• Plan curatorial programs for species collections that include acquisition, distribution, maintenance, or regeneration.
  • Participate in the development of endangered species breeding programs or species survival plans.
  • Maintain laboratory safety programs and train personnel in laboratory safety techniques.
  • Instruct medical students, graduate students, or others in methods or procedures for diagnosis and management of genetic disorders.
  • Evaluate, diagnose, or treat genetic diseases.
  • Design and maintain genetics computer databases.
  • Confer with information technology specialists to develop computer applications for genetic data analysis.
  • Collaborate with biologists and other professionals to conduct appropriate genetic and biochemical analyses.
  • Attend clinical and research conferences and read scientific literature to keep abreast of technological advances and current genetic research findings.
  • Supervise or direct the work of other geneticists, biologists, technicians, or biometricians working on genetics research projects.
  • Review, approve, or interpret genetic laboratory results.
  • Search scientific literature to select and modify methods and procedures most appropriate for genetic research goals.
  • Prepare results of experimental findings for presentation at professional conferences or in scientific journals.
  • Maintain laboratory notebooks that record research methods, procedures, and results.
  • Extract deoxyribonucleic acid (DNA) or perform diagnostic tests involving processes such as gel electrophoresis, Southern blot analysis, and polymerase chain reaction analysis.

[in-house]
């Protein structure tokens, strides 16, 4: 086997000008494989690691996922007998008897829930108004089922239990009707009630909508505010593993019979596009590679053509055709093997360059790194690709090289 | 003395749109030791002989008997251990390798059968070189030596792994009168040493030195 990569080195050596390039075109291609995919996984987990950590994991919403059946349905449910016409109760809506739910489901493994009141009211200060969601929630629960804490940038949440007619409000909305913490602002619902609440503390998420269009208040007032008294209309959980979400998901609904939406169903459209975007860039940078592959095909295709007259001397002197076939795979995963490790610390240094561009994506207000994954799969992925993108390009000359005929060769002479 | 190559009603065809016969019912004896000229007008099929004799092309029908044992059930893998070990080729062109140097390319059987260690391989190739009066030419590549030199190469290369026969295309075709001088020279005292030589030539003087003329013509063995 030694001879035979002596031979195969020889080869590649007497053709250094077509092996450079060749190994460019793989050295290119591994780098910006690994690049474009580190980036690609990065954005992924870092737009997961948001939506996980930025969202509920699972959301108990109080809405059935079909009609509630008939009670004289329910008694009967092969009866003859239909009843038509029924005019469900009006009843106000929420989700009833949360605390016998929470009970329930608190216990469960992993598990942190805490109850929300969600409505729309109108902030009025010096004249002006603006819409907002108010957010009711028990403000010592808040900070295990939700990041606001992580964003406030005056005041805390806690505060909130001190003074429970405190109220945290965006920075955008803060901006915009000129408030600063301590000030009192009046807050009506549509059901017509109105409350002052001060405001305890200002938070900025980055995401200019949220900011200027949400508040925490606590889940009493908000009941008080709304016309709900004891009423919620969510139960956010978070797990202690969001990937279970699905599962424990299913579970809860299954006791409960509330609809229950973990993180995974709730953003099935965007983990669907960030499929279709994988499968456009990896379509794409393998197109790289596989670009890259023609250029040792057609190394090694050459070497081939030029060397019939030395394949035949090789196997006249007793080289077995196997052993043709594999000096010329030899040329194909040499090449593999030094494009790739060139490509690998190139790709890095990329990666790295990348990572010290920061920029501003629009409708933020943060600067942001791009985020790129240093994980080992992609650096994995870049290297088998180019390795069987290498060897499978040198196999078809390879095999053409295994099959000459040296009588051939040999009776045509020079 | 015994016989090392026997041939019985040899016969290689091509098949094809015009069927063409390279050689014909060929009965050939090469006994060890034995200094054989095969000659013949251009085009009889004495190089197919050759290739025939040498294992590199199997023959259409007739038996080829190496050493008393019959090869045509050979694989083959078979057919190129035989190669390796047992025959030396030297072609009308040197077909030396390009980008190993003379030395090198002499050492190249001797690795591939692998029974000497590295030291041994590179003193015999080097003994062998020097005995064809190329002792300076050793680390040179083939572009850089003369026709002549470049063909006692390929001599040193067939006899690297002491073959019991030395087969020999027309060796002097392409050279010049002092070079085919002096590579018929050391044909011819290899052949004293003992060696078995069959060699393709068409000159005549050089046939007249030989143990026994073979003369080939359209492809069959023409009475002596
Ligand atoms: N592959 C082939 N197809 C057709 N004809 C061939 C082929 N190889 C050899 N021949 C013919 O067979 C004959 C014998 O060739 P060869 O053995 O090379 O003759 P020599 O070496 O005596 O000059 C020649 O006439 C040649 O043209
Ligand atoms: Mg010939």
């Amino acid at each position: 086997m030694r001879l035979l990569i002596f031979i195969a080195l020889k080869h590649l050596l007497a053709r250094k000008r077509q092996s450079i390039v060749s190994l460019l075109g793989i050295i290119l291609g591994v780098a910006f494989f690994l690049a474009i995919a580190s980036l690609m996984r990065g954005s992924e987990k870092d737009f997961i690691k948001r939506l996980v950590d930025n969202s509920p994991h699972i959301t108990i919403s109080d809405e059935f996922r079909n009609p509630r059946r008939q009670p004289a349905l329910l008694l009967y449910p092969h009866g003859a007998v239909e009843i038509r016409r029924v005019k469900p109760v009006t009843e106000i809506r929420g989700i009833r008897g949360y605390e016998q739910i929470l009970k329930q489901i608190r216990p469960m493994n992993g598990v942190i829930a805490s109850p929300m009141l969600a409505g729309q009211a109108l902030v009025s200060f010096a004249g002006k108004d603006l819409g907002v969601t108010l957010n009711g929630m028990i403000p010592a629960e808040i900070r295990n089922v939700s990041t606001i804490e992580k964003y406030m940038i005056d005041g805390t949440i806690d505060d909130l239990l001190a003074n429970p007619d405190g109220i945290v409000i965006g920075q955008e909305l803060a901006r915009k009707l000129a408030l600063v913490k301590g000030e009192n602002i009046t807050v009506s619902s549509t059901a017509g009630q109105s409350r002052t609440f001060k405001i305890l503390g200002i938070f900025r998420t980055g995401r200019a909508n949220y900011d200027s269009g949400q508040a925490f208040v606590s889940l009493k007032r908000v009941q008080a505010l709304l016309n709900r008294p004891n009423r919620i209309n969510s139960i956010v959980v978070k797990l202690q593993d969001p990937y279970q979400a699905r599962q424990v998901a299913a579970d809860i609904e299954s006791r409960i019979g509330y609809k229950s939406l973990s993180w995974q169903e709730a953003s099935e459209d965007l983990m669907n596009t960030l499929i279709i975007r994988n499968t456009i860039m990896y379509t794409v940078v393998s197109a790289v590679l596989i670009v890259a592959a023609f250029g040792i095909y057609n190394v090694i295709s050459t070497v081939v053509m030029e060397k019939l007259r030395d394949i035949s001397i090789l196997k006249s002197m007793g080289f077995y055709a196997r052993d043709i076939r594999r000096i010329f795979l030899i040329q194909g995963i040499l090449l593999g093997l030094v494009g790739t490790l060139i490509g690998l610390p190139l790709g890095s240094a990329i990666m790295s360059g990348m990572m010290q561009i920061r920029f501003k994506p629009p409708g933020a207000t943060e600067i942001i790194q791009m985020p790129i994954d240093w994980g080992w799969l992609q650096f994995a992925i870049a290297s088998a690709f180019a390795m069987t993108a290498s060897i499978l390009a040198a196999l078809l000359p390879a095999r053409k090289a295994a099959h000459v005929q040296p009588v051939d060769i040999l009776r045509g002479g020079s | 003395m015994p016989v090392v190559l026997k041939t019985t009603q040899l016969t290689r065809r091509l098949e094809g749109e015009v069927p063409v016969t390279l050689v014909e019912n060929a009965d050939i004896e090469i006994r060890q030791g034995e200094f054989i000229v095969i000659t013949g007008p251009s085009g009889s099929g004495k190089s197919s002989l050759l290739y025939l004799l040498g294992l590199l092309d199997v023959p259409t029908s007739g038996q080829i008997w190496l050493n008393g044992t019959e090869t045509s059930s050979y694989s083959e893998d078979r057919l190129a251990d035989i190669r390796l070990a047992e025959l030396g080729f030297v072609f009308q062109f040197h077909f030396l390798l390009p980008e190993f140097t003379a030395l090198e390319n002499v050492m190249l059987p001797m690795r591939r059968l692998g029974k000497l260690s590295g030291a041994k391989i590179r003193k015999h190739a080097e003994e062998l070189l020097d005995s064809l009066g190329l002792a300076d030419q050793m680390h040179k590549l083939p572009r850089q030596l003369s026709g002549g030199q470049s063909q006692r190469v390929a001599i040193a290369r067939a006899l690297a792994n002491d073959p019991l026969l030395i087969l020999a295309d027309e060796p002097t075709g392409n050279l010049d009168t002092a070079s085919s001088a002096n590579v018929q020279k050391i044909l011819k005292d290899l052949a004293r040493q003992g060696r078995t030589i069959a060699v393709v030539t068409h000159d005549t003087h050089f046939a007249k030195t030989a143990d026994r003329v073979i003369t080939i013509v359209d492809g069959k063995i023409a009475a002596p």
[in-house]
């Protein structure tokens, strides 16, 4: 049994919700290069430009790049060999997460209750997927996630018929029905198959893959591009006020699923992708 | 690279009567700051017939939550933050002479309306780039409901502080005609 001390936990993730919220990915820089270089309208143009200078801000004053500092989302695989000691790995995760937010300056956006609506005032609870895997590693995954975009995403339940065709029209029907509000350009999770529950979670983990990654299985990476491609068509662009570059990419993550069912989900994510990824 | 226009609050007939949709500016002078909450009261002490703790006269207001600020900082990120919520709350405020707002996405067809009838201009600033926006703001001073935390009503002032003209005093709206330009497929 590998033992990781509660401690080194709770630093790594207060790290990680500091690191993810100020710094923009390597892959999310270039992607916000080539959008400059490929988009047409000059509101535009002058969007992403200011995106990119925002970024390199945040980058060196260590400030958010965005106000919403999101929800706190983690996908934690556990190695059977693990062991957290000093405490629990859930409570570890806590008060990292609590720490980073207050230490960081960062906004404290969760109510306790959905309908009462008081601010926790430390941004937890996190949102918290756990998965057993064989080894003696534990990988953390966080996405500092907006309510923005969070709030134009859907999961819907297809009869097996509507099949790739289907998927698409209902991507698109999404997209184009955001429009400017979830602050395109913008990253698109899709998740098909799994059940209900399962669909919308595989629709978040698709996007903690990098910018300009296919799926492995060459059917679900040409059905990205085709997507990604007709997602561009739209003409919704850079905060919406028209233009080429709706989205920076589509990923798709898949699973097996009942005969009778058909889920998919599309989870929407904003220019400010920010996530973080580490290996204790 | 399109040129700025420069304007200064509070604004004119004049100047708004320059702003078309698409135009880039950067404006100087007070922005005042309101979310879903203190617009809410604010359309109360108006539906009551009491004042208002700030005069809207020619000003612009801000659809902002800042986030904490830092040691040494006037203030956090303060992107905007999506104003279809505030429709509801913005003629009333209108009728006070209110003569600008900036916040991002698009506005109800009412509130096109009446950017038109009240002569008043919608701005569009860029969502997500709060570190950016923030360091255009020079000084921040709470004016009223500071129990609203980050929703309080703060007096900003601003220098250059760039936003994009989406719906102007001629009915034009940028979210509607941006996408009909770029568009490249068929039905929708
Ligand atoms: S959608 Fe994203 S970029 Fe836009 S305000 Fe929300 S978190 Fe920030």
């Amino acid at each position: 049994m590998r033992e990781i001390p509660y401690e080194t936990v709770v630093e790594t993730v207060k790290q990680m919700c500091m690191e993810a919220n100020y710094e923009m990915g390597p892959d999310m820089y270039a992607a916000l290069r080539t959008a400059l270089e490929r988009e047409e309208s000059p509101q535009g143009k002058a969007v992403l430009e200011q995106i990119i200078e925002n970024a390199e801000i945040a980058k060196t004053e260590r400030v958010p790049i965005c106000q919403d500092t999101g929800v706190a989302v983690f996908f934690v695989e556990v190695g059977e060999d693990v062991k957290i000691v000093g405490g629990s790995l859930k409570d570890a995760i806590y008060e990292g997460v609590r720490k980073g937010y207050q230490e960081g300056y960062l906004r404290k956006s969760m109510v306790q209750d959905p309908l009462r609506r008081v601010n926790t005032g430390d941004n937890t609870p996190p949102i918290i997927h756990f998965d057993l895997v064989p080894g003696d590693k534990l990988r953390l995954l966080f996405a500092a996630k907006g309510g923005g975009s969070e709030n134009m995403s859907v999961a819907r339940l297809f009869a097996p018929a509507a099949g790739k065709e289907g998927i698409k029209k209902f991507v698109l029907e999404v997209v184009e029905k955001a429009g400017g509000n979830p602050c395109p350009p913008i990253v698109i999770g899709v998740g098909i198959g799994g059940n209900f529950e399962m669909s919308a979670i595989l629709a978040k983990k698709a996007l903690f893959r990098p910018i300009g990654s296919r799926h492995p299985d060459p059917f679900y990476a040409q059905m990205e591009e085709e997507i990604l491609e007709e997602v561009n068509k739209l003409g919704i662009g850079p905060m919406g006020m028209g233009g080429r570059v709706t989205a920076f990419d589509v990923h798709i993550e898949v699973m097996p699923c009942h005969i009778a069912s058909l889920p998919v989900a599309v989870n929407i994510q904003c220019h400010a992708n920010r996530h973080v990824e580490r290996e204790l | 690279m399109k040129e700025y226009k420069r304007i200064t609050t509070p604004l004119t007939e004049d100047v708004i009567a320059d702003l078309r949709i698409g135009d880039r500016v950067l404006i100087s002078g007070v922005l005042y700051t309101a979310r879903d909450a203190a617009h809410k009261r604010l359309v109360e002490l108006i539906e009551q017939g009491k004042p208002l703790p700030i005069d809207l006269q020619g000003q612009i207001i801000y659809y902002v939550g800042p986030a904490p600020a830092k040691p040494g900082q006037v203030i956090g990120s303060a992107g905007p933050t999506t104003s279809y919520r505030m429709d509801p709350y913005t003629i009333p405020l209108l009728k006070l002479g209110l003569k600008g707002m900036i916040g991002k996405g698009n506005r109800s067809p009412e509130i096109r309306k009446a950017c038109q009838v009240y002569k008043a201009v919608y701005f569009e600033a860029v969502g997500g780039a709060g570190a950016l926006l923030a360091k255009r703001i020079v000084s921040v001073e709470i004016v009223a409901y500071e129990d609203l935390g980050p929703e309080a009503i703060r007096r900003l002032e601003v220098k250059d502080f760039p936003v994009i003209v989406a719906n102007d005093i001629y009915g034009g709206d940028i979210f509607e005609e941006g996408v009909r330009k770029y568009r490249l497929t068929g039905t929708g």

• Evaluate genetic data by performing appropriate mathematical or statistical calculations and analyses.
  • Develop protocols to improve existing genetic techniques or to incorporate new diagnostic procedures.
  • Design sampling plans or coordinate the field collection of samples such as tissue specimens.
  • Create or use statistical models for the analysis of genetic data.
  • Conduct family medical studies to evaluate the genetic basis for traits or diseases.
  • Plan or conduct basic genomic and biological research related to areas such as regulation of gene expression, protein interactions, metabolic networks, and nucleic acid or protein complexes.
  • Analyze determinants responsible for specific inherited traits, and devise methods for altering traits or producing new traits.

  • Tools & Technology:

  • Binocular optical microscopes
  • Capillary electrophoresis equipment
  • Desktop computers
  • Fast protein liquid chromatographs FPLC
  • Flow cytometers
  • Gas chromatography equipment
  • Gel electrophoresis equipment
  • High pressure liquid chromatograph HPLC equipment
  • Laptop computers
  • Mass spectrometry equipment
  • Micropipettes
  • Microplate readers
  • Personal computers
  • Phosphorimagers
  • Polymerase chain reaction PCR equipment
  • Robotic liquid handlers
  • Safety gloves
  • Safety goggles
  • Basic Local Alignment Search Tool BLAST
  • Bioinformatics databases
  • C++
  • ClustalW
  • Database software
  • Deoxyribonucleic acid DNA sequence analysis software
  • Email software
  • Formula translation/translator FORTRAN
  • Golden Helix HelixTree
  • HapMap
  • Insightful S-PLUS
  • Linux
  • Mendel
  • Microsoft Excel
  • Microsoft Office software
  • Microsoft PowerPoint
  • Microsoft Visual C# .NET
  • Microsoft Word
  • Oracle Java
  • PHYLIP
  • Plate reader software
  • Practical extraction and reporting language Perl
  • Python
  • R
  • RTI International SUDAAN
  • S.A.G.E.
  • SAS JMP
  • SAS software
  • SAS/Genetics
  • Structured query language SQL
  • UNIX
  • Ward Systems Group GeneHunter
  • Web browser software


  • life physical and social science


    industry stats

    SOC: 19-0000

    Total Employed: 1,146,110

    Average Annual Salary: $71,220